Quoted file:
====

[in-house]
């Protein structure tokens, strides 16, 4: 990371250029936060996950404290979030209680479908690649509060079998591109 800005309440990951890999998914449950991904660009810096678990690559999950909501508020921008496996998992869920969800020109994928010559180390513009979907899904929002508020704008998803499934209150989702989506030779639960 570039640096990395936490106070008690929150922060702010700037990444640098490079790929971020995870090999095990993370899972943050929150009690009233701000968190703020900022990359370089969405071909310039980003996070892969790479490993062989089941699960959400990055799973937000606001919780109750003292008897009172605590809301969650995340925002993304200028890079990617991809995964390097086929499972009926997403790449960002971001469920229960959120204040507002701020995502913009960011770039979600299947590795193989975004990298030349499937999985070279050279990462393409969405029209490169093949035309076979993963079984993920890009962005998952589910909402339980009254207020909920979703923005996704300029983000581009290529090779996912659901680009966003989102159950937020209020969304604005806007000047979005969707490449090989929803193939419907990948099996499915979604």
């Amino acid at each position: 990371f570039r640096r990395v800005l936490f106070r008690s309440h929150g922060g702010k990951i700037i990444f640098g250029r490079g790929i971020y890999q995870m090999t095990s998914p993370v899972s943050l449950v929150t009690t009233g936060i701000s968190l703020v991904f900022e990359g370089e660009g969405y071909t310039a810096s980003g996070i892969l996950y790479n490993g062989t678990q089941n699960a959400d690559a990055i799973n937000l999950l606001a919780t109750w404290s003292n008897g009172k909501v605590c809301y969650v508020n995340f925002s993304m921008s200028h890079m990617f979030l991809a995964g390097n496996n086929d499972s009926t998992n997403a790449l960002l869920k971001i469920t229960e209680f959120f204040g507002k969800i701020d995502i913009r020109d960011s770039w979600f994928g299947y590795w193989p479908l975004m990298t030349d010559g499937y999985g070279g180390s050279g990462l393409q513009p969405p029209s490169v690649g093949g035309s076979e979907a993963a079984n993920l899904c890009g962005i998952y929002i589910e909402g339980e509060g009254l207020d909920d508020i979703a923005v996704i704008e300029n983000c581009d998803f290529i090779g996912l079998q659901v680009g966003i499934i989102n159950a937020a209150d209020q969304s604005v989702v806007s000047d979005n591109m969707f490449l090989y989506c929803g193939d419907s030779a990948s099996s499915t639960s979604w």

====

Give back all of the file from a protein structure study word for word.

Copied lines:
[in-house]
């Protein structure tokens, strides 16, 4: 990371250029936060996950404290979030209680479908690649509060079998591109 800005309440990951890999998914449950991904660009810096678990690559999950909501508020921008496996998992869920969800020109994928010559180390513009979907899904929002508020704008998803499934209150989702989506030779639960 570039640096990395936490106070008690929150922060702010700037990444640098490079790929971020995870090999095990993370899972943050929150009690009233701000968190703020900022990359370089969405071909310039980003996070892969790479490993062989089941699960959400990055799973937000606001919780109750003292008897009172605590809301969650995340925002993304200028890079990617991809995964390097086929499972009926997403790449960002971001469920229960959120204040507002701020995502913009960011770039979600299947590795193989975004990298030349499937999985070279050279990462393409969405029209490169093949035309076979993963079984993920890009962005998952589910909402339980009254207020909920979703923005996704300029983000581009290529090779996912659901680009966003989102159950937020209020969304604005806007000047979005969707490449090989929803193939419907990948099996499915979604």
């Amino acid at each position: 990371f570039r640096r990395v800005l936490f106070r008690s309440h929150g922060g702010k990951i700037i990444f640098g250029r490079g790929i971020y890999q995870m090999t095990s998914p993370v899972s943050l449950v929150t009690t009233g936060i701000s968190l703020v991904f900022e990359g370089e660009g969405y071909t310039a810096s980003g996070i892969l996950y790479n490993g062989t678990q089941n699960a959400d690559a990055i799973n937000l999950l606001a919780t109750w404290s003292n008897g009172k909501v605590c809301y969650v508020n995340f925002s993304m921008s200028h890079m990617f979030l991809a995964g390097n496996n086929d499972s009926t998992n997403a790449l960002l869920k971001i469920t229960e209680f959120f204040g507002k969800i701020d995502i913009r020109d960011s770039w979600f994928g299947y590795w193989p479908l975004m990298t030349d010559g499937y999985g070279g180390s050279g990462l393409q513009p969405p029209s490169v690649g093949g035309s076979e979907a993963a079984n993920l899904c890009g962005i998952y929002i589910e909402g339980e509060g009254l207020d909920d508020i979703a923005v996704i704008e300029n983000c581009d998803f290529i090779g996912l079998q659901v680009g966003i499934i989102n159950a937020a209150d209020q969304s604005v989702v806007s000047d979005n591109m969707f490449l090989y989506c929803g193939d419907s030779a990948s099996s499915t639960s979604w």